Icon 104 is out now
The February issue of Icon is devoted to ‘Food’. We look at the overlooked world of food design – why are there Alessi jugs and Starck lemon squeezers in MoMA’s design collection, but no Kinder Surprise eggs? – and at the architects and designers who ask important questions about why industrially produced food looks the way it does.
The Spanish designer Martí Guixé creates playful edible objects in which he applies modern design principles to the mass-produced foodstuffs we take for granted (he has even reinvented the lollipop). He talks us through some of his designs.
Industrial designers are bringing factory food processing into the home with 3D printers that allow you to build up your meal line by line with food inks – but will this just further remove us from the reality of the manufacture of the ingredients? New York architect WORKac wants to redesign cities, fusing rural and urban environments, eradicating cars, and reclaiming and greening roofs and streets. With a projected 3 billion more people by 2050, 80% of whom will live in cities, WORKac’s responds to our impending food crisis with an adaptation of a slogan from 1968: ‘Above the pavement, the farm!’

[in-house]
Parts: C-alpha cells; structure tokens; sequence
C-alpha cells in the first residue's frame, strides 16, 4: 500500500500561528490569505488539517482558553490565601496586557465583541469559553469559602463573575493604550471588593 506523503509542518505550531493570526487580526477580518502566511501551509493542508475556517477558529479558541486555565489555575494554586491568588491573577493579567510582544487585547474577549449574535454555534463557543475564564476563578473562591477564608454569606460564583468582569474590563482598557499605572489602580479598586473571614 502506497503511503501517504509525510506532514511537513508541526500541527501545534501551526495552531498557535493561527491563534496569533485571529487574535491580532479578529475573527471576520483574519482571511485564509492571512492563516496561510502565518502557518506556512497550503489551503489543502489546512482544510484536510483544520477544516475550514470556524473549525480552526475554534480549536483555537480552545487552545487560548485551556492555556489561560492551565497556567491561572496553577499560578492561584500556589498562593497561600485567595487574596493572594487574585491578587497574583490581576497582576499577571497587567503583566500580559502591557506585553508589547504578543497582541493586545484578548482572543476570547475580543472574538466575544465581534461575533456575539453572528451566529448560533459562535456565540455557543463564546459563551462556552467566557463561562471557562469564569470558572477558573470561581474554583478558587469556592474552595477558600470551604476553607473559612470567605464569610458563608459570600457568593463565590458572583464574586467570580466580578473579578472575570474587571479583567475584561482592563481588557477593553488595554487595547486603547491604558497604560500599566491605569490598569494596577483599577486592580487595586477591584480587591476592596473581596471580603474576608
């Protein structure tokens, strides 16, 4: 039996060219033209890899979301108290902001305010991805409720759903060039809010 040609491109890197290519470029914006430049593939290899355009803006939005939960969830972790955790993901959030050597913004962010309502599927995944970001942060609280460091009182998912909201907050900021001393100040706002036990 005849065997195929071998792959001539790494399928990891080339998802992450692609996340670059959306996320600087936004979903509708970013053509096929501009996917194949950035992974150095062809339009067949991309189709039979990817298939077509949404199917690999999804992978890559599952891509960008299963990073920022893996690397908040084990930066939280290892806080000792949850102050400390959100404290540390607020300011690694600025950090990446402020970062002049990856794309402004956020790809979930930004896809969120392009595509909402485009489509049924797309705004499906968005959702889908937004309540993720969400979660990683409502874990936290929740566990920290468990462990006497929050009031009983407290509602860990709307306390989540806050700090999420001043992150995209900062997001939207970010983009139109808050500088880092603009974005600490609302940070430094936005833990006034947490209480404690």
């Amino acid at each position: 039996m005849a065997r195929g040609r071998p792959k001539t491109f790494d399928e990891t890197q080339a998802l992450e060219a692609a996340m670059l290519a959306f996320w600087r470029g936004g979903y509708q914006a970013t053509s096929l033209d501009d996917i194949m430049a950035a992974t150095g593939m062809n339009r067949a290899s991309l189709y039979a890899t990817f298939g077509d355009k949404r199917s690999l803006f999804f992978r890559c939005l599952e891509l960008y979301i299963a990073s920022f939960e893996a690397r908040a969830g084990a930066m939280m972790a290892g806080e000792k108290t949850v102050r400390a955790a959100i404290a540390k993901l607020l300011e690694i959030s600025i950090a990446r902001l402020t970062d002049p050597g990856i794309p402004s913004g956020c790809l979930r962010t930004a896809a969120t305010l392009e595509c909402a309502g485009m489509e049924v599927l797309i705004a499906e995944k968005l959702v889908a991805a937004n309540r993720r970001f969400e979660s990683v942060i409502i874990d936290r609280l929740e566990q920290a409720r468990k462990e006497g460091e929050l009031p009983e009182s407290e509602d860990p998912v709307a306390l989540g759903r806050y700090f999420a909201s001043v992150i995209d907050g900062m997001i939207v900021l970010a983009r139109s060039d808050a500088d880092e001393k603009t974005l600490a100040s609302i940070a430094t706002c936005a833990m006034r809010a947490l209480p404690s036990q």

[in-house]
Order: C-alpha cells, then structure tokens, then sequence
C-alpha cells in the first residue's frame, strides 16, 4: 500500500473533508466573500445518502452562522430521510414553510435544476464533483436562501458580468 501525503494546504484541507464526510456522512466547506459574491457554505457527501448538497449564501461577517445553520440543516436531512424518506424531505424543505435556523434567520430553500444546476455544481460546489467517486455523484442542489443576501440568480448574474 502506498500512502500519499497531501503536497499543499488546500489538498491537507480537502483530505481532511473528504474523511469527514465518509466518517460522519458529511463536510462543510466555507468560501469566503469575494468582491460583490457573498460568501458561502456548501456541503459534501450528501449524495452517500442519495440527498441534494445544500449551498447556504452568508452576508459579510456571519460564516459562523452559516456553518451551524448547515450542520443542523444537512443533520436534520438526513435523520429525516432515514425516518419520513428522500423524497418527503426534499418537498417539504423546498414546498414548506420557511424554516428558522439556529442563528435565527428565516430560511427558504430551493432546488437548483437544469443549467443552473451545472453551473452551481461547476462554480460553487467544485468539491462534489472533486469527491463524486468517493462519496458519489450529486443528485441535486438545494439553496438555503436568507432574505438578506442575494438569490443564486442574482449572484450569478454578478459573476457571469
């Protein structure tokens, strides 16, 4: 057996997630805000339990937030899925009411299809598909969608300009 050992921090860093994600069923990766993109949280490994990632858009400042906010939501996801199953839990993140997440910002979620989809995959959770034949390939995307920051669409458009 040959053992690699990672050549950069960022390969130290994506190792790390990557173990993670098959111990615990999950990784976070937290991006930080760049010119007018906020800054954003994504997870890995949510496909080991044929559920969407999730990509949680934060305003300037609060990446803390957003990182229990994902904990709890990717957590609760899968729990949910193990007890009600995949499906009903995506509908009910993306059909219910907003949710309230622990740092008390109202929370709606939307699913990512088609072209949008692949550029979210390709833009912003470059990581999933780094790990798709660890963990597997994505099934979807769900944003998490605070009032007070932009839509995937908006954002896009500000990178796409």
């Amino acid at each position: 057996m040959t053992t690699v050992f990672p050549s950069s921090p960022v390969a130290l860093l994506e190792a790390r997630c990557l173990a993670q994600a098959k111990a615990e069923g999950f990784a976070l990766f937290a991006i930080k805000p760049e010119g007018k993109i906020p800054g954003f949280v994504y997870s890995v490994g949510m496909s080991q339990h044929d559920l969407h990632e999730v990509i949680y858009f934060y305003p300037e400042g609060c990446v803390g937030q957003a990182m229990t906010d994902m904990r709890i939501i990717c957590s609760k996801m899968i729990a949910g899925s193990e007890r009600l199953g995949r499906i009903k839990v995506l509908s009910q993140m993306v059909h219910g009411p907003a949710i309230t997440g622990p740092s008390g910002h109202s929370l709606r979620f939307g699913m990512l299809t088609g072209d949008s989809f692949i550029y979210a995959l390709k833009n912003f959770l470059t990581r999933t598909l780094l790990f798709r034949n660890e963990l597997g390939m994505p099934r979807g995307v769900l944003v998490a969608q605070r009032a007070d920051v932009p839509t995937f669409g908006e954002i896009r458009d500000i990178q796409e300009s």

Up front, there’s OMA’s school of architecture at Cornell, Herzog & de Meuron’s Museum of Culture in Basel, a windowless house in Japan, Studio Glithero’s process-inspired works and a range of ceramic electronics.
In Review, we look at David Adjaye’s sweeping survey of Africa, Michael Sorkin’s latest collection of essays, and a four-day festival of lights in Durham.
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